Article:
Robert Aldrich avoids naivety and brilliantly tells the story of a complex Indian character in this film that depicts the Indians’ torments and gives a more realistic view of the West.
Known as one of the first pro-Indians westerns, Aldrich’s Apache is definitely a film that contrasts with traditional westerns. Its hero is Massai, an Apache warrior who decides to keep on fighting even after his chief Geronimo has surrendered, in 1886. Massai becomes the only real Apache left, the one who fights the Whites’ cruelty and humiliations. He escapes from the train that is taking him and his tribe to Florida, and he starts a journey towards war and revenge. Nalinle (Jean Peters), a young Indian woman, will be there to accompany him.
Inspired by Paul Wellman’s eponymous book, Apache was very successful when it came out in 1954. Before Aldrich, two film directors, Delmer Daves and Anthony Mann, had started to shoot films showing the reality of the West and the real living conditions of the Indians. Broken Arrow by Daves and Devil’s Doorway by Mann were released in 1950, a few years before Apache, and were highly successful. With Apache, Aldrich was one of the first directors to adopt an Indian point of view, breaking the myth of the West and showing its hidden sides.
Because of Apache’s ‘pro-Indian’ label, one may expect Massai to be a flawless hero; however, he is not a simple character, and his multifaceted personality is genuinely reflected in the film: he is violent and cruel, and his thirst for fight and revenge sometimes drives him to unjustified violence. He always has a violent relationship with Whites, but not only with them: Massai discovers that he can no longer rely on Indians either, and he shows more and more wariness as he sees them passive, or willing to adopt the Whites’ customs. His violence, even against women, is overtly depicted in the film.
But Massai also displays more human traits: he appears as mischievous and shows emotions. The film is filled with delightful and surprising scenes where Massai is laughing and joking. He is neither a mere savage, nor a perfect Indian hero: he is a complex character, a human being tormented by passions and hatred, whose behaviour is explained by the Whites’ humiliations.
Although Burt Lancaster’s performance in this film has been criticised, notably because the actor is obviously a blue-eyed White and does not look like an Indian, Lancaster portrays a convincing warrior who stands alone and keeps on fighting the Whites. His performance is emphasised by numerous close-ups on his face, which reveal Massai’s complex emotions. Apache offers a beautiful set of scenes, from the wonders of the city seen through Massai’s eyes, to the mountains of New Mexico, which are a recurring pattern in the film, and seem to stress Massai’s overwhelming love for his native land. The music composed by David Raksin and played by an orchestra beautifully fits the images, as it gets faster, louder and deeper during Massai’s adventures or moments of emotions, and becomes quieter when Massai becomes more peaceful. The music alternates between trumpets, violin, and flute, giving either epic or gentle atmospheres to the film.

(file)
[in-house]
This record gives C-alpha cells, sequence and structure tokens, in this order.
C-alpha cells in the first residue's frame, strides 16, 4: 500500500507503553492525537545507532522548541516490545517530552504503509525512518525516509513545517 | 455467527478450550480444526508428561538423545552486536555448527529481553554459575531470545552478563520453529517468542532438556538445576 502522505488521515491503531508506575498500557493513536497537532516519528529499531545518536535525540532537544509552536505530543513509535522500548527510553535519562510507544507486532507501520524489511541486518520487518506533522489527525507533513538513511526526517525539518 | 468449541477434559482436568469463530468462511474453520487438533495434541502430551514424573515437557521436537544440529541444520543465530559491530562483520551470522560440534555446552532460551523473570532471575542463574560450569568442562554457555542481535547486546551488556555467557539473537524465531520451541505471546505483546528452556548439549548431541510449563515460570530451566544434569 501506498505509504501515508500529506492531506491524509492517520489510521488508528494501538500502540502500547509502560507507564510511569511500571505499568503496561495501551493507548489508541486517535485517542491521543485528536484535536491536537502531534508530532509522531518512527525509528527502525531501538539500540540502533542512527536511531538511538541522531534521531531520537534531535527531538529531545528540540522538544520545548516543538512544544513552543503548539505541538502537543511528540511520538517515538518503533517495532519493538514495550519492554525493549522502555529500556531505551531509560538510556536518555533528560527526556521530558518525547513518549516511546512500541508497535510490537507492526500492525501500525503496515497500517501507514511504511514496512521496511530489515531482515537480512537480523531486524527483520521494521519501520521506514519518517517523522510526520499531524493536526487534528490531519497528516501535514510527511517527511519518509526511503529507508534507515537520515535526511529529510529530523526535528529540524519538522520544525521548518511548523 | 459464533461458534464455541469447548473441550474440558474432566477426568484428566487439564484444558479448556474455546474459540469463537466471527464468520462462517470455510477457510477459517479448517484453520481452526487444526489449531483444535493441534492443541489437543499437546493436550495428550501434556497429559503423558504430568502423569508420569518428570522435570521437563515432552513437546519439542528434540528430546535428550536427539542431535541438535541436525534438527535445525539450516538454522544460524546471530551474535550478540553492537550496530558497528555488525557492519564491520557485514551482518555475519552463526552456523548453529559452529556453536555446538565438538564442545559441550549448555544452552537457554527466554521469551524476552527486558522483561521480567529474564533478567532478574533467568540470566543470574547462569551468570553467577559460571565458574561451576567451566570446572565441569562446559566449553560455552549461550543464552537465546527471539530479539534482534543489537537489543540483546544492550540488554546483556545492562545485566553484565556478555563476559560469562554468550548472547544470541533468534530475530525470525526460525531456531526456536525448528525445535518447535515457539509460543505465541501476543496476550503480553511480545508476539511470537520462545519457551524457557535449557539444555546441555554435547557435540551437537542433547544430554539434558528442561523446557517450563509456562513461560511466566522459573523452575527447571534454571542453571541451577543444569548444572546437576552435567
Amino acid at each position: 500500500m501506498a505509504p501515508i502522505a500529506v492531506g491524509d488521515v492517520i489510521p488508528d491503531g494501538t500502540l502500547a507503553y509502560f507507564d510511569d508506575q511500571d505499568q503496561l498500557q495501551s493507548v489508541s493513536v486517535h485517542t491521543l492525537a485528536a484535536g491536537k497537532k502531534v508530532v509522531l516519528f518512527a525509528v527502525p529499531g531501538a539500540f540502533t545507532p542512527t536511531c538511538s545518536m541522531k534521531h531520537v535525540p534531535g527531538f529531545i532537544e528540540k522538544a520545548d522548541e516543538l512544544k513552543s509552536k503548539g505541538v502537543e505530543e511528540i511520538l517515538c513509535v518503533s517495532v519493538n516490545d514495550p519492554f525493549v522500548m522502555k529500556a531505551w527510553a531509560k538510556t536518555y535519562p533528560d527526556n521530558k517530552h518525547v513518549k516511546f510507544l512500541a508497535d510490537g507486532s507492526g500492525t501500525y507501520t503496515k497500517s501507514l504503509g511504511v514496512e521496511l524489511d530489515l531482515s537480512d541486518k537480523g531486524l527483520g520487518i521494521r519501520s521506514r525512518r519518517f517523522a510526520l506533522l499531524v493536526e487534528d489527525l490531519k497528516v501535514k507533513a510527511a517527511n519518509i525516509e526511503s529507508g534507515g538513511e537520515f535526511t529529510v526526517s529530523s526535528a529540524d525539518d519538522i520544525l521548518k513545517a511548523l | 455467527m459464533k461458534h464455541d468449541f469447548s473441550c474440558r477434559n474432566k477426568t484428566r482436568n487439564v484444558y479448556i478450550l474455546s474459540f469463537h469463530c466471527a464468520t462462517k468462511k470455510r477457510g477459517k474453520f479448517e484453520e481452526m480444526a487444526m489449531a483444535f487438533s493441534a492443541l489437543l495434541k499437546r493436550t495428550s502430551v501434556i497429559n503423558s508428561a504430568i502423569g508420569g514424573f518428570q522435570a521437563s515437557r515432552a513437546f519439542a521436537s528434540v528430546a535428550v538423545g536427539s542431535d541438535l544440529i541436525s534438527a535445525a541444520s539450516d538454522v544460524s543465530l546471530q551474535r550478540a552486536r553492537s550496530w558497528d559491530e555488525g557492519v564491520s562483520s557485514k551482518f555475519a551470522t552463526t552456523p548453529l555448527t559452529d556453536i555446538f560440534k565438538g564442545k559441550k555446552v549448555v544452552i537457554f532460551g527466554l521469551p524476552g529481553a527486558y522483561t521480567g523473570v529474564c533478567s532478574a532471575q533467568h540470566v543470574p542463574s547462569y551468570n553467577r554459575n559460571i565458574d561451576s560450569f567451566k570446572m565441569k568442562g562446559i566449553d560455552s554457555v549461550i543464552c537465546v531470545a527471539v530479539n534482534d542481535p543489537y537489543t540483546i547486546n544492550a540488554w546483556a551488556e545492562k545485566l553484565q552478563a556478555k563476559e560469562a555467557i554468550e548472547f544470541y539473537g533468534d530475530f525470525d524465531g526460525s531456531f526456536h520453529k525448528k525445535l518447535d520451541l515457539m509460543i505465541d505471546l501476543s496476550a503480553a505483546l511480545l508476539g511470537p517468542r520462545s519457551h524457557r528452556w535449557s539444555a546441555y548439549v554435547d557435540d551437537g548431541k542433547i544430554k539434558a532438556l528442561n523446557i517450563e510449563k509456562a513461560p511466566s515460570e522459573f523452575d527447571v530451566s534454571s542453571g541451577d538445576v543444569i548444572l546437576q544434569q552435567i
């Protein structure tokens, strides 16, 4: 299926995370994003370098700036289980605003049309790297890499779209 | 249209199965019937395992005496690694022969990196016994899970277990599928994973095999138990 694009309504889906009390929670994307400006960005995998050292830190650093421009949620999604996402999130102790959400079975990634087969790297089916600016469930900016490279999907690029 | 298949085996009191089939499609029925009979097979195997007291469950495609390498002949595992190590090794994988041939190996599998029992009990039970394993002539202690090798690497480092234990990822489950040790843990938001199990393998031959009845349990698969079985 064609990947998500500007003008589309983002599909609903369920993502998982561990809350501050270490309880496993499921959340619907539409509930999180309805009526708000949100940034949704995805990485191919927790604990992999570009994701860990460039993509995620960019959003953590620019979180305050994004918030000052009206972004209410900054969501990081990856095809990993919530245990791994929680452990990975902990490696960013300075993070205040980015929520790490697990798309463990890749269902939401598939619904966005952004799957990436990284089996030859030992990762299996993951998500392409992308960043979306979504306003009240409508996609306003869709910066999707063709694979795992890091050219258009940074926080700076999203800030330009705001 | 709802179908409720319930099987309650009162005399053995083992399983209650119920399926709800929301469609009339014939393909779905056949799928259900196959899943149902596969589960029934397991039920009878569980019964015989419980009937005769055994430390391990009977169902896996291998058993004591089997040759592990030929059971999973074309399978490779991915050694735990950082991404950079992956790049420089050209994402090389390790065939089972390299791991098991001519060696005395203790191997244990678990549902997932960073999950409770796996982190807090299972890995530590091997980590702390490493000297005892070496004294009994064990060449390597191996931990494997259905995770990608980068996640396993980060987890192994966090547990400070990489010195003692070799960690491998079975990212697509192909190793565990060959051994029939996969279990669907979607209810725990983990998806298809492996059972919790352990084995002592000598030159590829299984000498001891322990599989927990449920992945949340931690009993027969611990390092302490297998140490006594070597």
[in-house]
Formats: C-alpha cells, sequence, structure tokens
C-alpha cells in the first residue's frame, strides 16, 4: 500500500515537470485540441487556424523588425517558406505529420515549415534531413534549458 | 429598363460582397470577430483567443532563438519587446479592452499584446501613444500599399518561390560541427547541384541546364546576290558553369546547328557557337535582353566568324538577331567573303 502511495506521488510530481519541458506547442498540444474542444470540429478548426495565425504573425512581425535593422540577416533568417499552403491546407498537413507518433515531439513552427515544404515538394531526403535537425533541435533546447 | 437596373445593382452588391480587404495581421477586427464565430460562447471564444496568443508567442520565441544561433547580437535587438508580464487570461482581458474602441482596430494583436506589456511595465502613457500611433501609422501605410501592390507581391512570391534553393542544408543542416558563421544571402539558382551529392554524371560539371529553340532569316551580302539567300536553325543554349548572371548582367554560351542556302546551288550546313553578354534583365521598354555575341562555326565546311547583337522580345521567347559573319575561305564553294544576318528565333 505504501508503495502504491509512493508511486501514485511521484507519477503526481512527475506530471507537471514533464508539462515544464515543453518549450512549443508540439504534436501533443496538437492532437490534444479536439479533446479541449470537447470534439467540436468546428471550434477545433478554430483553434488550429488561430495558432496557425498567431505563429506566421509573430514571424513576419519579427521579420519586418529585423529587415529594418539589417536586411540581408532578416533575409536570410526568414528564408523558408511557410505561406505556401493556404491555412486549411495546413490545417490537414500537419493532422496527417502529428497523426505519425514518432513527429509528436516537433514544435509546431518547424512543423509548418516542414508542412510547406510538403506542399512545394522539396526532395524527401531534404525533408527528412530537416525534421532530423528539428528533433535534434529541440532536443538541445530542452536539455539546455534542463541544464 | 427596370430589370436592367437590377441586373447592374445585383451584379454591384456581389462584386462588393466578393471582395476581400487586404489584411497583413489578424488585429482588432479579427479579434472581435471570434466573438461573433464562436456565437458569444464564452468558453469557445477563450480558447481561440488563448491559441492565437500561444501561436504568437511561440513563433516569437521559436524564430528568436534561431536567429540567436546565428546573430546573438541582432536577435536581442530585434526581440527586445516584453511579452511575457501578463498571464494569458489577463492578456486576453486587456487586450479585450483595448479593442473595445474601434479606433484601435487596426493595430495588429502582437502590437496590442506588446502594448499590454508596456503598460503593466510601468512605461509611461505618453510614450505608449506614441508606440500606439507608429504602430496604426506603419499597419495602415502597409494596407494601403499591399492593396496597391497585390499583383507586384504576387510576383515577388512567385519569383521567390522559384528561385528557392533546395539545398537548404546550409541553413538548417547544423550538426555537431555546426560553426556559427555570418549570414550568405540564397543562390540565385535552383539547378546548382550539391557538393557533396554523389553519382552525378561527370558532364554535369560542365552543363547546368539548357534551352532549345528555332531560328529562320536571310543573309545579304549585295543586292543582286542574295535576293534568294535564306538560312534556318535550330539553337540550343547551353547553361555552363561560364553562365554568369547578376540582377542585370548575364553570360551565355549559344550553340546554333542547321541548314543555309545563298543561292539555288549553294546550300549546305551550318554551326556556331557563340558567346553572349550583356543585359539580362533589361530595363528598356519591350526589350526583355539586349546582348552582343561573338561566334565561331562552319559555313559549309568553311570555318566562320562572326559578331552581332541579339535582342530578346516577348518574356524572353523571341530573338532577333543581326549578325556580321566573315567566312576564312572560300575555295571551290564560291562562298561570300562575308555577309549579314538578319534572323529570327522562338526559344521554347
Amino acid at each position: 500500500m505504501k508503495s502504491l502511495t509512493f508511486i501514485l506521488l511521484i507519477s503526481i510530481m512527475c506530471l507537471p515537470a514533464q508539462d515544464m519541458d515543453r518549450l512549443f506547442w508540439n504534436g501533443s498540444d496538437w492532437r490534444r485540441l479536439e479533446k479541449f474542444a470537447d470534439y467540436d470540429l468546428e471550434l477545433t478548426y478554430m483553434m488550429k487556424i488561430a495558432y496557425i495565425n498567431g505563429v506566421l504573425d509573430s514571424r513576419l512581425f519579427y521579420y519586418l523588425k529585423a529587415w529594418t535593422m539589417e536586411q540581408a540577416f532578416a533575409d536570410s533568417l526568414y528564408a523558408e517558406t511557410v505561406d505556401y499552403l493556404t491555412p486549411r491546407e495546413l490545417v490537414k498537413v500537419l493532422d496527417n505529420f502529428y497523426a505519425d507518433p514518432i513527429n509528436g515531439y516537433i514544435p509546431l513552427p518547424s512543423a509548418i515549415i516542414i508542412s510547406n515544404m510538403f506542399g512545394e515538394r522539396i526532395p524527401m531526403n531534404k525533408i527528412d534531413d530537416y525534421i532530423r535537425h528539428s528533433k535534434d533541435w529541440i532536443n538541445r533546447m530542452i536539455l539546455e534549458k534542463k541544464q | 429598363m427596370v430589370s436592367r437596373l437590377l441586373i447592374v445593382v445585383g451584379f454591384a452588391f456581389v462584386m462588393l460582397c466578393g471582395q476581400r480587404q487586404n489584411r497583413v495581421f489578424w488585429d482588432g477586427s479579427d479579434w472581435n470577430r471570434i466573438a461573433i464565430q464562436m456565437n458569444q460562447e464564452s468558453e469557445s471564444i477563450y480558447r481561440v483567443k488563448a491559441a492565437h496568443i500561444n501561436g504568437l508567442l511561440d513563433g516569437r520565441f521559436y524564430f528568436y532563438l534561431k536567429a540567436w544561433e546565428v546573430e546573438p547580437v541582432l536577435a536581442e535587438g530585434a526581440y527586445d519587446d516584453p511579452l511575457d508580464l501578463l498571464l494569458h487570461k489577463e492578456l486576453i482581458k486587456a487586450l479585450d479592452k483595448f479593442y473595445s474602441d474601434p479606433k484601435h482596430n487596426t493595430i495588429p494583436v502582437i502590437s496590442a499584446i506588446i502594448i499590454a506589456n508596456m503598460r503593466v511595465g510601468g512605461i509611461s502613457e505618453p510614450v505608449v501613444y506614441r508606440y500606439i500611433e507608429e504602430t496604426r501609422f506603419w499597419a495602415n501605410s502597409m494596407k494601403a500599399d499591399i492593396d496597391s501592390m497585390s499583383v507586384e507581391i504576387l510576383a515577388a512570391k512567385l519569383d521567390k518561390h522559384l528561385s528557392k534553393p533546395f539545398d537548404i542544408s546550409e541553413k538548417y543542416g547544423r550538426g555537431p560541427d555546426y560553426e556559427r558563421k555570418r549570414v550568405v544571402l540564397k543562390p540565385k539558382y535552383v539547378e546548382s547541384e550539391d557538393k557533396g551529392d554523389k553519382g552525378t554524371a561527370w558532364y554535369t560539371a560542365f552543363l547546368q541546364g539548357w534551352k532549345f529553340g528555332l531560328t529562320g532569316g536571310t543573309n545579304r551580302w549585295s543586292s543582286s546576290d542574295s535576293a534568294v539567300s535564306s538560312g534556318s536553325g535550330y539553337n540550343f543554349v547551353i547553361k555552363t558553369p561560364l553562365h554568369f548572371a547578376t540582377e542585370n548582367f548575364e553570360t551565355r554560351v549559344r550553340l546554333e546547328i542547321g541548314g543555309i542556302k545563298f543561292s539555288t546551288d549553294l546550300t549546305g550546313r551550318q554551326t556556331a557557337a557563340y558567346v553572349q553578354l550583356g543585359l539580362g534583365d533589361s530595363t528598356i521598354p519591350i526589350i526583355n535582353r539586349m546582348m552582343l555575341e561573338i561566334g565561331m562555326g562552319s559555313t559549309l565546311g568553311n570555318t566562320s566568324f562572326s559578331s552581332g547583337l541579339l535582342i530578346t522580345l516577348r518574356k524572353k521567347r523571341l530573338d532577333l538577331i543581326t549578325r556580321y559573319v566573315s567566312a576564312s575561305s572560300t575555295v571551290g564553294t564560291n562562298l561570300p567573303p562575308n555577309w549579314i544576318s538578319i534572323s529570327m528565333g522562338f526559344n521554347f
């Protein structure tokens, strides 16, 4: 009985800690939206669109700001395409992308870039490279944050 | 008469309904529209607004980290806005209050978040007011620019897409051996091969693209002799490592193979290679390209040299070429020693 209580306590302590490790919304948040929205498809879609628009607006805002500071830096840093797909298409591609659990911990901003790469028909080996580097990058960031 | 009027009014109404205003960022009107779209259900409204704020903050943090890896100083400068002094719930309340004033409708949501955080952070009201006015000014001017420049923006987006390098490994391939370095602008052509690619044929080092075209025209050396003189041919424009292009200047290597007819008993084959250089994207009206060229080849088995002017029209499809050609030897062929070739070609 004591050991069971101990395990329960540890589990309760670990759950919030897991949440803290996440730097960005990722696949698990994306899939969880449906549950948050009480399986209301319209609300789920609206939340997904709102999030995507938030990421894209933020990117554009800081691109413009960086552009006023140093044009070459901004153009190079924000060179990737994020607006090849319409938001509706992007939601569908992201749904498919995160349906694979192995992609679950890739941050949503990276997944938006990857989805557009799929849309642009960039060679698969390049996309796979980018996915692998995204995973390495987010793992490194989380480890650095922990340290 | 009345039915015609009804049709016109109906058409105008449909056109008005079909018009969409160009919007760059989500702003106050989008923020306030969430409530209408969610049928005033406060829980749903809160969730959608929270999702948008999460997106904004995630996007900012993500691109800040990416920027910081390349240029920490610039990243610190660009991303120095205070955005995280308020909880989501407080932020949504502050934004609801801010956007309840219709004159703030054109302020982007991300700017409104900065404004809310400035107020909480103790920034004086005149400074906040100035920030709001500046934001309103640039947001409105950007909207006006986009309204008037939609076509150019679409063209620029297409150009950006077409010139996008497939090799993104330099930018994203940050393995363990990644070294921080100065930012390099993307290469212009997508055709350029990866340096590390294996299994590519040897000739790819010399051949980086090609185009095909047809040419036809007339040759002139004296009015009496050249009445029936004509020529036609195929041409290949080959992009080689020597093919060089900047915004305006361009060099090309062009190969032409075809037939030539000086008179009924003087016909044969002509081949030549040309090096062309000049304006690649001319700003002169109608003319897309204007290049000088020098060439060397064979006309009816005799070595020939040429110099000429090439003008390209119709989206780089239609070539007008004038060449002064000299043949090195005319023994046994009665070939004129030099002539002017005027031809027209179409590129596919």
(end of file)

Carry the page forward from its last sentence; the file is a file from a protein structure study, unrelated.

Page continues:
The end of the film is famous for being a source of disagreement between the producers and Aldrich, who wanted a different ending for Massai. But it does not detract from the pleasure of following Massai’s incredible journey and evolution. Apache is definitely a special western, about a unique character, and gives a more realistic view of the West, where both Indians and Whites are depicted more faithfully than most of the previous westerns. But Apache also provides real moments of entertainment, and no doubt that it will delight you with its adventures, its humour, and its fascinating character.
APACHE, directed by Robert Aldrich, produced by Harold Hecht and Burt Lancaster. Screenplay by James R. Webb. Released by United Artists.
Massai…… Burt Lancaster
Nalinle….. Jean Peters
Al Sieber….. John McIntire
Hondo….. Charles Bronson
Weddle….. John Dehner
Clagg….. Ian MacDonald
Beck….. Walter Sande
Dawson….. Morris Ankrum
Geronimo….. Monte Blue
Santos….. Paul Guilfoyle (II)
General Store Proprietor….. Paul E. Burns
Indian Boy….. Lonnie Burr